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From:
Subject: Re: [HEARD] Questions about Nail and Earl of Tyrone
Date: Wed, 1 Feb 2006 19:30:16 EST


Here's the article I wrote about the above subjects, which appears in my
Heard Family History as Appendix Record 2. This explains how the erroneous
stories got started in our Heard family. I hope this comes through the e-mail
correctly and answers some questions.
--Joyce Poole--

A HEARD FAMILY RECORD-BASED HISTORY

Appendix Record 2

THE HEARD ASSOCIATION AND JULIUS WHITING LILLY

by Joyce Perkerson Poole
10 July 2004

Descendants of the family of 15- Stephen Heard are quite likely
to read an old tale that we descend from John Heard of Keighley, West Riding,
in the county of York, England, who had come to Eglish in County Tyrone,
Ireland. You might see some reports that John Heard was an “Earl of Tyrone.” This
information is incorrect, but people like the idea of titled ancestors, so it
may live on forever. I was interested to learn how the stories developed, and
had a good opportunity for study while I was one of the advisors for Elsie
Zarnowitz’ Heard Journal magazine. Many of the subscribers all over the country
sent in material which they discovered in libraries, including a bulletin for
“The Heard Association” and typescript booklets produced by Julius W. Lilly.


The Heard Association came into being about 1906 for genealogical
purposes. The printed announcement of the Association was issued by the
Secretary and Historian, J. W. Lilly in New York City. He appears to have been
the major promoter of the organization, as he was the party to whom fees and
donations were to be sent. Mr. Lilly would do the genealogical research for a
fee, and would undertake to learn what he could about the Heard family. Mr.
Lilly’s wife, Maude Blake Dyer Lilly, was the Treasurer of the Heard Association,
and she had Heard ancestry. The announcement shows that her lineage was from
170- William Heard and Catherine Bird, but they were mistaken about William’s
father, who they believed was 45- Thomas Heard. Actually, William’s father
was 47- George Heard, brother of 45- Thomas. A copy of the Heard Association
bulletin is attached.

The President of the Association was Major John W. Heard, I, who
was born on 27 Mar 1806 and died on 4 Feb 1922, a descendant of 50- Jesse
Heard. Vice Presidents were Hon. Robert M. Heard, Elberton, GA; Bryan Heard,
Esq., Houston, TX; and William C. Heard, Danville, GA. Robert M. Heard was a son
of 214- Thomas Jefferson Heard, who was born in 1801 and died in 1876. Bryan
Heard was a son of 634- Dr. Falkner Heard, who was born in 1828 and died in
1900. William C. Heard was born on 17 Oct 1888 and was living in 1971. William
C. was a grandson of 970- Obediah Heard.

Members were asked to pay dues of $2.00 per year to defray
expenses of the research and reporting, and all were to send in any information they
had on the Heard family history to Mr. Lilly.

The researchers of the Heard Association would have started with
the earliest records that were available, which were family histories written
by 632- Eliza Jane Heard Wootten (1825-1893) and her brother 634- Dr. Falkner
Heard, mentioned above. Mrs. Wootten’s history is included in this book, as
Appendix Record 3. Dr. Falkner Heard wrote a letter dated 25 Mar 1900 about
the origins of the Heard family to Silas Wright Heard, who was a son of 348-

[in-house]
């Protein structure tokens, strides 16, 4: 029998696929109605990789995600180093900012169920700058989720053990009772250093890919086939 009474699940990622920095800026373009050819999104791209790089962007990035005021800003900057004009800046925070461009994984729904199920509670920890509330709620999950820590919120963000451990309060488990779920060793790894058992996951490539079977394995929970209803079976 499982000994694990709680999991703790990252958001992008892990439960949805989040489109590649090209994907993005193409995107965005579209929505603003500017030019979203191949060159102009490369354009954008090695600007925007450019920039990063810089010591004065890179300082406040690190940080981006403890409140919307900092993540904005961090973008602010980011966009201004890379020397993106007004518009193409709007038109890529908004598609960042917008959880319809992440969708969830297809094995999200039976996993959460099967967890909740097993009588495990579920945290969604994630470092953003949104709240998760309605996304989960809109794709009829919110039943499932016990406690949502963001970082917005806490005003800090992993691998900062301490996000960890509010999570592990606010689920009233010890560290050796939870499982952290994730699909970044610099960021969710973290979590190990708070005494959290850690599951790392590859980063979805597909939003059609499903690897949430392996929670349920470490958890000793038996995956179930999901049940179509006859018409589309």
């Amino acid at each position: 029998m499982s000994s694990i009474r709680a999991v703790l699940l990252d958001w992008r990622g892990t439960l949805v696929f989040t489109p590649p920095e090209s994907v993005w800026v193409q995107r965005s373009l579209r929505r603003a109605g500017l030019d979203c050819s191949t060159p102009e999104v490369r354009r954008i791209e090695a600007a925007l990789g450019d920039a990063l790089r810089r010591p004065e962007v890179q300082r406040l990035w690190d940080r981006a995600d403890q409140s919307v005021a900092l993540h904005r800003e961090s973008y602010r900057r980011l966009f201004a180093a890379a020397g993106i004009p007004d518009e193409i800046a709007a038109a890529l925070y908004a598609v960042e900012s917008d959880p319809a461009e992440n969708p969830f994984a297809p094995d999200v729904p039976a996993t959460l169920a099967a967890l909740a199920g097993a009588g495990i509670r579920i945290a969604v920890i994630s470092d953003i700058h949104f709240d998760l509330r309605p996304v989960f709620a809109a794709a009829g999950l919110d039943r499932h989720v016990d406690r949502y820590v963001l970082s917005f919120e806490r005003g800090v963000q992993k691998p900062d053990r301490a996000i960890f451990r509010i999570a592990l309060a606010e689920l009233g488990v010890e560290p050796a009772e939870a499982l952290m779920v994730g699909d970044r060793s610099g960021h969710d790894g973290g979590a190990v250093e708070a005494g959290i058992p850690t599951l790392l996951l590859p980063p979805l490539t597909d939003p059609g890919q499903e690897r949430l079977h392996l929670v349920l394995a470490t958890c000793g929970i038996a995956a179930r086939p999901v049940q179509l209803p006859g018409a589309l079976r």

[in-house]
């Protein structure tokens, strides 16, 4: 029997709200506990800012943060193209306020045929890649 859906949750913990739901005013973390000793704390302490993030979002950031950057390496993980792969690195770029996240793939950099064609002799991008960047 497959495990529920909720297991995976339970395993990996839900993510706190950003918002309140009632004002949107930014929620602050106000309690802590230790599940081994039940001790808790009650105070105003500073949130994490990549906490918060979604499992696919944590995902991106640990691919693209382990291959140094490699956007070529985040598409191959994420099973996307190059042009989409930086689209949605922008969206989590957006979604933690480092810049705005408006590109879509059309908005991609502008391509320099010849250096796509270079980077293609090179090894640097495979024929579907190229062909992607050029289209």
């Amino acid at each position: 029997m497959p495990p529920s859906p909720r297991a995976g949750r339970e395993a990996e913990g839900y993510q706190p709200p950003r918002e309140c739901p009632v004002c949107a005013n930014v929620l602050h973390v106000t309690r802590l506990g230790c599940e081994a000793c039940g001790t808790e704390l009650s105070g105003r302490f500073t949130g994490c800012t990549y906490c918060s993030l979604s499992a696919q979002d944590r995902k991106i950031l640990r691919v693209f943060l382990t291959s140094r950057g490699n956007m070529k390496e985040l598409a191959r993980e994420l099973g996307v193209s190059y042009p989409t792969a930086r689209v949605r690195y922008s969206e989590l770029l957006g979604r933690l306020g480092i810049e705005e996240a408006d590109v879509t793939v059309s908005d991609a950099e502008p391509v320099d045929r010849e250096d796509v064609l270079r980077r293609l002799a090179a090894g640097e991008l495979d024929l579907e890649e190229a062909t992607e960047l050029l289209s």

Charles Harvey Heard. Dr. Heard’s letter is included as Appendix Record 4. They
both wrote that the family came from Co. Tyrone, IRE, to America around 1720,
but gave no name for the immigrant ancestor. Mrs. Wootten said he was an “
Irish earl,” which was probably garbled memory of long-ago history of Northern
Ireland, maybe concerning the O’Neills. Mrs. Wootten and Dr. Heard also
commented on a very old record of this family reported to have contained information
back to 1420. We know from The Heard Association that this "lost or mislaid"
record was being sought by 1906. The printed announcement about this
organization from Julius Lilly, Genealogist, appears to have been deposited in the
Library of Congress, and the cataloguing showed that it was accessioned in 1909.
In the announcement, Lilly stated that he had been collecting Heard data for
three years and that the old family record dating from 1420 had disappeared.
This shows the Association began around 1906, the old record lost before that
date.
Appendix Record 2, continued

A letter dated 1909 to Julius Lilly of New York City indicated
that members of the family were writing to him about genealogy. I have copies
of a letter by #363 George Heard[1] of the Little Brittain, Lancaster Co., PA
family to J. W. Lilly in New York on 20 Feb 1909. I also have a copy of a
letter Julius W. Lilly wrote to #363 George Heard in Pittsburg, PA, dated 18 May
1910. Mr. Lilly issued a number of titled typescripts. One is entitled The
Foundation of a Genealogy of the Southern Heard Family by Julius Whiting Lilly
and the cover was dated Nov. 1920. This issue was obtained from the Library
of Congress by John H. Burger, Heard Journal adviser. Another issue was
entitled A Record of SOME of the DESCENDANTS of JOHN HEARD, From Ireland to
Charleston, SC In 1720 by Julius W. Lilly 1924. This issue was provided by Mrs. Clara
Hunt Miller. It was dated 1924 but contains information on someone who died
in 1939; so it appears he used different pages of typed material assembled as
the need arose for inquirers. Pages 5 and 6 of the Foundations issue and
pages 1 through 3 of the Descendants of John Heard issue demonstrate his
methodology.

His data appears to have come partly from members of this family,
but information was obtained from other sources. Lilly made it appear that a
descendant of the Little Britain, PA family (see Appendix Record 24) said the
Heards in the south were closely related to them, although the descendant had
not said that. This is shown in the Descendants of John Heard issue on page
5. I have a copy of the 24 Mar 1887 letter by #114 Rev. Stephen Heard of the
Little Britain family to his nephew #363 George Heard, which stated that the